Weekend Forecast Looks Great To View Peak Of Perseid Meteor Shower

This year, Earth may be in for a closer encounter than usual with the comet trails that result in meteor shower, setting the stage for a spectacular display.

Stargazers could be treated to awesome views across Britain on Saturday night with Perseid meteors set to light up the night sky.

One of the best shooting-star shows of the year (at least in the northern hemisphere) is probably best seen in North America from the northern Great Plains and Great Lakes region where skies should be clear.

Unfortunately, it's expected to be mostly cloudy for most of us at that time.

The best way to view the meteor shower is by sitting in a reclining lawn chair or lying on your back and looking up at the sky with a wide view. This year, the viewing opportunities are about as good as they can get.

According to Space.com, during peak hours people should see about 60-70 meteors per hour.

This is classified as an outburst rather than a meteor shower.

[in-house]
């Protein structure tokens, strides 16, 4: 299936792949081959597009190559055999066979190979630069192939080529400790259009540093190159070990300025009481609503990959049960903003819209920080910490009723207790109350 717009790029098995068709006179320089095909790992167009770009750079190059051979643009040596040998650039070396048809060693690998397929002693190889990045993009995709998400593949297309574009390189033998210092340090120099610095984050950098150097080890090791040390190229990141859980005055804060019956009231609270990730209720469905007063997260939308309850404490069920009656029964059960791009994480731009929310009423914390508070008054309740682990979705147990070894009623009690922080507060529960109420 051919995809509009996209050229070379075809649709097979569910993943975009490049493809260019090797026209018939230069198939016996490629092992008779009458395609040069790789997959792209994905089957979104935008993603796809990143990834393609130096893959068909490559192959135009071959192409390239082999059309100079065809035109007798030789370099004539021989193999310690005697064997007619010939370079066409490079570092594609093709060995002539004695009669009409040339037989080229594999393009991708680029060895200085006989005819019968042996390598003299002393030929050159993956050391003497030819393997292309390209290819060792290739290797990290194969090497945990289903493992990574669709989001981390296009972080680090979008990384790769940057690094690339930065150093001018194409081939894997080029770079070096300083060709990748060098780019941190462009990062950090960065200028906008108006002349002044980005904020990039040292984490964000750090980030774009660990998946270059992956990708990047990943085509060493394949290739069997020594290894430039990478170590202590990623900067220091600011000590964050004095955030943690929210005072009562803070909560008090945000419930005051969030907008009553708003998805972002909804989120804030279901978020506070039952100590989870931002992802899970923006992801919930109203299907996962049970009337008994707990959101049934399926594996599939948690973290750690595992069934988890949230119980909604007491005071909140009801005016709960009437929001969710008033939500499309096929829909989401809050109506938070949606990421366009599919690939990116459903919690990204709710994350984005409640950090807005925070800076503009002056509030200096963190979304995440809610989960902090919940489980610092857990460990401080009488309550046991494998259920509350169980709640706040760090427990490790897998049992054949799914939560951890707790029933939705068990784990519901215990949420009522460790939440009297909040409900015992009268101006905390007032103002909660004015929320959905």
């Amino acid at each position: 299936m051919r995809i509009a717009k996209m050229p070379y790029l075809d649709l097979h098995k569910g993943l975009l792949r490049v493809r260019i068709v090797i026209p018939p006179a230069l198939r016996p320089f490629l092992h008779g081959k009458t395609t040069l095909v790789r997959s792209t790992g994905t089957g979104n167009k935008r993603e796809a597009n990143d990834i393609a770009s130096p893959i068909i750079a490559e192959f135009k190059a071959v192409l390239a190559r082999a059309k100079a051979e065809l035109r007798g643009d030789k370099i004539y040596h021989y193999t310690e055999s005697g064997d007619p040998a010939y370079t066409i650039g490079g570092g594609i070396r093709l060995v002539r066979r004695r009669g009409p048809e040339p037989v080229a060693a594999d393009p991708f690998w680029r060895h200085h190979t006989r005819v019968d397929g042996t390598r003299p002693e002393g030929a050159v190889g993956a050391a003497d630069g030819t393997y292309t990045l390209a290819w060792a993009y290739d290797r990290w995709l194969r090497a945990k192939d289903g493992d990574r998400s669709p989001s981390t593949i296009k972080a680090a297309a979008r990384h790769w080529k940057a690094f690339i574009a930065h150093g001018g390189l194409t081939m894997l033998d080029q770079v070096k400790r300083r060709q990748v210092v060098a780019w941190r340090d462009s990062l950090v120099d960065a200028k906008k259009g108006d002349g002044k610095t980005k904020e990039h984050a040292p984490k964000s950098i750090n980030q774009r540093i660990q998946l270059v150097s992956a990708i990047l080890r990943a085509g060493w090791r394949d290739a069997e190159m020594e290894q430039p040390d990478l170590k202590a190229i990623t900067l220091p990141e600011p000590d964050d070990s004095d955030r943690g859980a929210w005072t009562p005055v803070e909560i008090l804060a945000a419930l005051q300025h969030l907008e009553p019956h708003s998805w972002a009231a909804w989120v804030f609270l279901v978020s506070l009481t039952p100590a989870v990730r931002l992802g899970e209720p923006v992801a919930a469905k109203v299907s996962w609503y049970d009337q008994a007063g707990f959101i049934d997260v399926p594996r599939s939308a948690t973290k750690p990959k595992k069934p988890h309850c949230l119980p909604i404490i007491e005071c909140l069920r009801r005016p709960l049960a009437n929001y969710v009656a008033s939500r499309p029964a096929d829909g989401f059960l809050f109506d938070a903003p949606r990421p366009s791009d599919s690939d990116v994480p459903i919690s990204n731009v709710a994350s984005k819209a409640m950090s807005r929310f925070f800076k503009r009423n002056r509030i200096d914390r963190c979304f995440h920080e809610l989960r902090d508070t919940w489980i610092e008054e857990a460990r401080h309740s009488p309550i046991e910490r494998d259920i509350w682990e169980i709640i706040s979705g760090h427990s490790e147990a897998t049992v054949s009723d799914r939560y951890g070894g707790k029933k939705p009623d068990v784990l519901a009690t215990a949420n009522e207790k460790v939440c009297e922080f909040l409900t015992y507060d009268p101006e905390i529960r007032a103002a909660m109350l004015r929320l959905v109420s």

First off, the Perseids are an annual meteor shower caused by dust, left over from the 109P/Swift-Tuttle comet, streaking through the atmosphere. Your eyes would take about 20 minutes to get used to the darkness, and then you just need to be patient.

Perseid meteor travel at 132,000 mph, or over 36 miles per second. No special equipment is needed, but if you want the best view, it helps to be as far from artificial light as possible. Scientists from NASA also said that camping out in the country can triple the amount of visible meteors.

-If you plan on capturing them on camera, don't forget to lower the shutter speed! Gather a group of friends and sit in different directions, so it will be easier for you to find the radiant, i.e. the spot in the sky where all the meteors radiate from.

Head outside after 11 p.m., when the Perseus constellation is higher in the sky.

Vanessa Coleman